The Chestnut Prospector has probably been described more often in text than any other canoe, it's just that popular. Our version of this venerable craft is faithful to the original. Since 1984, we've gone out of our way to continue the tradition so future generations of paddlers can enjoy this icon of Canadian history. The Workhorse of the Canadian north, our Prospector feels most at home loaded with gear on a remote wilderness lake or river. While it is best suited for river tripping, it remains versatile enough to be a good all round canoe. With experience, the self-righting aspects of the shallow arch hull will become apparent and confidence levels will soar. What’s more, it provides a very dry ride in big waves and whitewater. It is simply the best all round wilderness tripping canoe available.

• shallow arch • moderate rocker • symmetrical • avail. with or without shoe keel

• shallow arch • moderate rocker • symmetrical • avail. with or without shoe keel

Prospector 17’

Prospector 18’

If you want a canoe that will handle a month's worth of supplies to head out on a wilderness adventure, this is the canoe for you. In the Prospector 17 you'll find all the great things that have made this canoe a paddling legend in places like the Yukon and the Canadian Arctic. With lots of volume to keep you and your gear dry in whitewater, it still tracks well with good hull speed on flatwater. Our durable materials and classic Prospector lines make the P17 the ultimate wilderness extended tripping canoe.

The cargo capacity of the Prospector 18 model can only be described as massive. The Prospector lines produce a canoe that feels deceptively light and responsive, but there's tons of space to pack in a load of supplies for any expedition with room left over to toss in the kitchen sink. The P18 is a big boat with straighter tracking than our shorter Prospectors. It's perfect for the wilderness traveler intent on expedition style adventures or a large family wanting to travel in one canoe.

• shallow arch • moderate rocker • symmetrical • avail. with or without shoe keel


• shallow arch • moderate rocker • symmetrical

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Muskoka 15’ 10”

This Chestnut Canoe was originally built with the outdoorsman of the early 1900s in mind. Chestnut’s mission was to design a craft that would enable outdoorsmen to paddle small creeks as well as large lakes and be small enough to get through the then nonexistent portage trails at the same time. To meet these unique needs, The Chestnut Canoe Company brought something efficient yet maneuverable into production. For the modern canoeist, both the primary and secondary stability of the Trapper are reassuring, though its stability does not sacrifice its speed. It has lots of space, for everything from a day of fishing to a week of tripping in the back country. It is a great canoe to use for improving your “J” stroke and can also be used with a double blade paddle. The Trapper combines the enjoyment of a stable fishing platform with the benefits of a small and light craft for portaging into small productive lakes.

The Muskoka is a traditional canoe designed to provide comfort and safety for anyone looking for a canoe suitable for light recreational use. Easy weekend trips or poking around the lakes and rivers near a cottage are where this canoe will excell. The Muskoka has enough carrying capacity for a young family, yet it provides enough stability to make an outing with kids and dogs enjoyable. The traditional lines of this canoe make it a joy to paddle, but those same lines make the Muskoka a pleasure to contemplate resting on your dock as you sit in your chair and enjoy a favourite beverage while the sun sets.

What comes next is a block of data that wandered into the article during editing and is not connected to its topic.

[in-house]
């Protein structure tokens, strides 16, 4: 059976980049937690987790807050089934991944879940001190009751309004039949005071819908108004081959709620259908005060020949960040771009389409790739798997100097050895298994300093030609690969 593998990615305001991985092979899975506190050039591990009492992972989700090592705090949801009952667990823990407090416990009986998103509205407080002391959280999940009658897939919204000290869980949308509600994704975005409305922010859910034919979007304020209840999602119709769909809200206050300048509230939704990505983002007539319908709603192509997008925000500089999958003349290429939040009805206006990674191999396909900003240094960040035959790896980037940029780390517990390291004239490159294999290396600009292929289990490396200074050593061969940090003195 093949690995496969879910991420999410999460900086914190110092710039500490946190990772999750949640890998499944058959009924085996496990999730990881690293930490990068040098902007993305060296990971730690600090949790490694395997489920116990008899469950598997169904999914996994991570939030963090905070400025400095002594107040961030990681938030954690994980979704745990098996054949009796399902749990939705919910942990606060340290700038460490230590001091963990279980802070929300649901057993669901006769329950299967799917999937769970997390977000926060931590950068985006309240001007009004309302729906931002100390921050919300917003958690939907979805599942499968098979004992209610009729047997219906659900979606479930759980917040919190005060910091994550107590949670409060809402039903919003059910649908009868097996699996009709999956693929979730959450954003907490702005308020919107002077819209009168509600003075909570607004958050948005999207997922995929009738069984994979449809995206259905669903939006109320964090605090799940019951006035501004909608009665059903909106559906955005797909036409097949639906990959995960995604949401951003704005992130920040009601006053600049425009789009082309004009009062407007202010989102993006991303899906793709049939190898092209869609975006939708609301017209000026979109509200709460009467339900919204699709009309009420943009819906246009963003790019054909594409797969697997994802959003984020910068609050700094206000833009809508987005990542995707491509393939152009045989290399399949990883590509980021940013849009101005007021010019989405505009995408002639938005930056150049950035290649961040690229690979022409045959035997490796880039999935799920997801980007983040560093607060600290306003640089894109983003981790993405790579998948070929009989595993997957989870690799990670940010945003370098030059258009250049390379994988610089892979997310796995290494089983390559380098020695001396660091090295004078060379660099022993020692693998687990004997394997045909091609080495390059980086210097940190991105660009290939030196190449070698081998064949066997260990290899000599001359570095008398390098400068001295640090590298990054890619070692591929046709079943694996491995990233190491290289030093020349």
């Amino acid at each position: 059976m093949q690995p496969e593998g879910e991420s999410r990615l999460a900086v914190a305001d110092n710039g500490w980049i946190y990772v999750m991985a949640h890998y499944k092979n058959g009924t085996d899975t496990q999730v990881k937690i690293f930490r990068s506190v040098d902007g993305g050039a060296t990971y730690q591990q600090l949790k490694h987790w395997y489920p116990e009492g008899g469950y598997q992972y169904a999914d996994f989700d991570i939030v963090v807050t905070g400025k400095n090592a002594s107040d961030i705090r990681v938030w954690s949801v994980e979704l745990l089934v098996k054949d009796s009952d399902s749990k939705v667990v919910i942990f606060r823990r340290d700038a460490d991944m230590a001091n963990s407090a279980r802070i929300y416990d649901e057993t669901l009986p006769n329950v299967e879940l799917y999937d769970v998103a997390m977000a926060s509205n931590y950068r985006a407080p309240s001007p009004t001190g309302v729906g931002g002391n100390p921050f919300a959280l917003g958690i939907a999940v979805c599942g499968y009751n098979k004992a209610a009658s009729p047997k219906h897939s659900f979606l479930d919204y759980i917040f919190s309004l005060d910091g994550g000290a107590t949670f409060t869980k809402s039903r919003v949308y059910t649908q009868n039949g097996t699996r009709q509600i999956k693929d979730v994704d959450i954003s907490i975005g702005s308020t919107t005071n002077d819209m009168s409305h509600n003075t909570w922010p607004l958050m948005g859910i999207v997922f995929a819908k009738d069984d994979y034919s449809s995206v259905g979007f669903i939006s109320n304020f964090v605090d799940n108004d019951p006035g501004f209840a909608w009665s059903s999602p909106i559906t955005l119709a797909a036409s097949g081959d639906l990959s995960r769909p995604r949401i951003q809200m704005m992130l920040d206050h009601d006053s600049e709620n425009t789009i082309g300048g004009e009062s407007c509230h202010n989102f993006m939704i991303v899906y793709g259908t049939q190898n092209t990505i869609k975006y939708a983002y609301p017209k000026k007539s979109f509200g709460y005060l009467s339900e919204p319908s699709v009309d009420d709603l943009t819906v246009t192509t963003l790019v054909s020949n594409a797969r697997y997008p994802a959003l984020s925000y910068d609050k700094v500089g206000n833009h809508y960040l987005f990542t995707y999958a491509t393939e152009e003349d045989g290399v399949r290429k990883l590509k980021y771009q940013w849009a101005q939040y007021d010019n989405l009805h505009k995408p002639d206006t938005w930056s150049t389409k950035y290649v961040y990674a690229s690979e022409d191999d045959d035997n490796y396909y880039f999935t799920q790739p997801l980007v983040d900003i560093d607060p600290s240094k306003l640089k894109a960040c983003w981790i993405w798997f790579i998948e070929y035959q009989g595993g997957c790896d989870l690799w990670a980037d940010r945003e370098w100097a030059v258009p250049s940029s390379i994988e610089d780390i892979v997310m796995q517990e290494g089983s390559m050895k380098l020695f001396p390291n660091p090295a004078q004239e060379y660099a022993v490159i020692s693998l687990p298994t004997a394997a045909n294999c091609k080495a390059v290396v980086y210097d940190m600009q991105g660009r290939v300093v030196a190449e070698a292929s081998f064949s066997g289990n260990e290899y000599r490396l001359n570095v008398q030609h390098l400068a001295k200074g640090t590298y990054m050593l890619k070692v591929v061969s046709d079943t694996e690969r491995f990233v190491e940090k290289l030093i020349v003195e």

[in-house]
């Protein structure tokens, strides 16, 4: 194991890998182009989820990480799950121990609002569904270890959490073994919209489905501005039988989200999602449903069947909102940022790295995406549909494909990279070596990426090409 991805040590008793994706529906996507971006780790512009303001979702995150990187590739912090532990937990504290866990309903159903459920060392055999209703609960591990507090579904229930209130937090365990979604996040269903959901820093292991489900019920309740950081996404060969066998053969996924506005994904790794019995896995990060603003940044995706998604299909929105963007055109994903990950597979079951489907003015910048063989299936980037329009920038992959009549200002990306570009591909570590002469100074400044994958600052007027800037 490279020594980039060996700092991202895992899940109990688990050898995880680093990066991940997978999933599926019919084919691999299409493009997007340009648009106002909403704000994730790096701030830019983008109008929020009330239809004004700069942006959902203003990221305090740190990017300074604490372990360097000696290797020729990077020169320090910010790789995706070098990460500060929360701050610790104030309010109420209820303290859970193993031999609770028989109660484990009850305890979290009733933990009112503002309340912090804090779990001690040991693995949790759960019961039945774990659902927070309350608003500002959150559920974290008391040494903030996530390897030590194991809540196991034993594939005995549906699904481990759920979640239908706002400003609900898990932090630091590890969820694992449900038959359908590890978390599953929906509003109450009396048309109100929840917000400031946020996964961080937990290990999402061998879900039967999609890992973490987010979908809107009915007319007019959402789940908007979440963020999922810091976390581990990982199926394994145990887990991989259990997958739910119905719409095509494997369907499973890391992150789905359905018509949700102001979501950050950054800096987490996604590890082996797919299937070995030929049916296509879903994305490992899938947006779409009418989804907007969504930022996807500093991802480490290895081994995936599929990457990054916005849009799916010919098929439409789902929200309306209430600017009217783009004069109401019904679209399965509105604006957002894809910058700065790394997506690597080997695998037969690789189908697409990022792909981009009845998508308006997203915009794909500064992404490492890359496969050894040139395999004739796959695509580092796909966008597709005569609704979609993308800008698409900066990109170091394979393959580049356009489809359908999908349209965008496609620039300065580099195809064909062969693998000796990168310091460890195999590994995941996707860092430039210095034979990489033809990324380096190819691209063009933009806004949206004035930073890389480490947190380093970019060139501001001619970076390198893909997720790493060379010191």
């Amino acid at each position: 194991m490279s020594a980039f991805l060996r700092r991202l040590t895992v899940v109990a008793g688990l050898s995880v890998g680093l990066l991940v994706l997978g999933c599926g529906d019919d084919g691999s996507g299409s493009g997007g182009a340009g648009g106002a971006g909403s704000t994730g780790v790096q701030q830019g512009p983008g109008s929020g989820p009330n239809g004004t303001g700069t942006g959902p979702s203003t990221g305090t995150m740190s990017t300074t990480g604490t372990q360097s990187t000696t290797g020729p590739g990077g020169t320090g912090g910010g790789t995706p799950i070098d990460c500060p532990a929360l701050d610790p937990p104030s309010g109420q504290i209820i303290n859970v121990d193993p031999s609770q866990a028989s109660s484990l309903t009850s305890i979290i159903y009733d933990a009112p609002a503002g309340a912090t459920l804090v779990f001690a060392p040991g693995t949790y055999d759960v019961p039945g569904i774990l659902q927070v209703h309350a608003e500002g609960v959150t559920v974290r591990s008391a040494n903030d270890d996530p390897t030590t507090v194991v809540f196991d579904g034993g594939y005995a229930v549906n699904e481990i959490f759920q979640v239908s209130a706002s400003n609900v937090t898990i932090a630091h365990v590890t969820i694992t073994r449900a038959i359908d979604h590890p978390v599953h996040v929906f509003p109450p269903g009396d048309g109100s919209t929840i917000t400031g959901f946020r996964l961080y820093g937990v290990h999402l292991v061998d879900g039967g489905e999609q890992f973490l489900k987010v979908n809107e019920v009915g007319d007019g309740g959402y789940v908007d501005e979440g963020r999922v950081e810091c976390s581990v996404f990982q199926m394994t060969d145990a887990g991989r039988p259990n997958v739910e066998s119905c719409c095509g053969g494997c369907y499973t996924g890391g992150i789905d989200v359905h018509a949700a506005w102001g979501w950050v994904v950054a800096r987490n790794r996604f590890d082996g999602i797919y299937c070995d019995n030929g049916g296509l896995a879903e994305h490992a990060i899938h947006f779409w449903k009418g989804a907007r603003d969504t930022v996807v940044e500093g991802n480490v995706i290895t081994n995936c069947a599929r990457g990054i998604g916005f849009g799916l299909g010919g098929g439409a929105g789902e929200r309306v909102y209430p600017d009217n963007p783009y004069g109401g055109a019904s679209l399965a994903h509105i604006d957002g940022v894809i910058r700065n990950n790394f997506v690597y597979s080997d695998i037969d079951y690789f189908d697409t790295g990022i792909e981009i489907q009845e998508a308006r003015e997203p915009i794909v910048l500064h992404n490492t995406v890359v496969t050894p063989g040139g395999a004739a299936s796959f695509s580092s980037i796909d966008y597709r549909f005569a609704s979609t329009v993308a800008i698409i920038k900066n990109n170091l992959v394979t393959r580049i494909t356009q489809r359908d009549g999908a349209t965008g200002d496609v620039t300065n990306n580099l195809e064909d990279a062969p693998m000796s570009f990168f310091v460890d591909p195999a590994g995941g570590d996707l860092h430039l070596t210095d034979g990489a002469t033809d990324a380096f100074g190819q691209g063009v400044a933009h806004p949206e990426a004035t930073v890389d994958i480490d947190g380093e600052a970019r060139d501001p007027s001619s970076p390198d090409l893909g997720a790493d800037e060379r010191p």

• shallow arch • slight rocker with raised ends • symmetrical

• flat bottom • slight rocker • symmetrical • with keel

Bob Special 15’

PAL 16’

The Chestnut Canoe Company responded to the need for a lightweight canoe well suited to solo tripping and casual tandem paddling by introducing the versatile Bob Special. While the canoe was very stable due to its larger than normal width, the hull shape was optimized for performance resulting in a canoe that was remarkably fast. Our version is based on the Chestnut original with some improvements to increase speed and sea worthiness. It is ideally suited as a tandem day-tripper yet large enough for a weekend canoe trip. It really shines when paddled solo by a competent paddler. The Bob has a unique blend of characteristics that produce a canoe novice paddlers can enjoy yet experts can savour.

During its long history of building canoes, the Chestnut Canoe Company produced a range of models they called Pleasure canoes. One model proved to have such universal appeal that it became the definition of a general-purpose craft. This model began life as the Ajax but it grew to be so popular that it was renamed PAL to reflect the affection owners felt while using it. Nova Craft has painstakingly reproduced the lines of the original PAL to provide today’s paddlers with the opportunity to own one of the best general-purpose traditional canoes ever made. The PAL is a new addition to our line up and it's a great choice for paddlers who want a canoe that does it all well. Nicely suited for flatwater trips or short outings for sightseeing or fishing, the PAL handles rough water well and feels comfortable in windy conditions. Indeed, it’s a pleasure to paddle either tandem or solo. Once you paddle one you’ll know why owners call it “My PAL”.

• shallow arch • slight rocker with raised ends • symmetrical • avail. with or without shoe keel


• shallow arch • slight rocker with raised ends • symmetrical

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Haida 17’

The classic lines of this canoe hide the modern innovations incorporated into the hull design. While it still looks like a traditional canoe from every angle, it has an asymmetrical hull that improves speed. There is little rocker along the keel, which makes it easy to track yet provides maneuverability when you need it. This is a versatile family canoe that people can grow into. Beginners will find the stability reassuring and as paddlers become more advanced they will appreciate the faster hull and easy glide.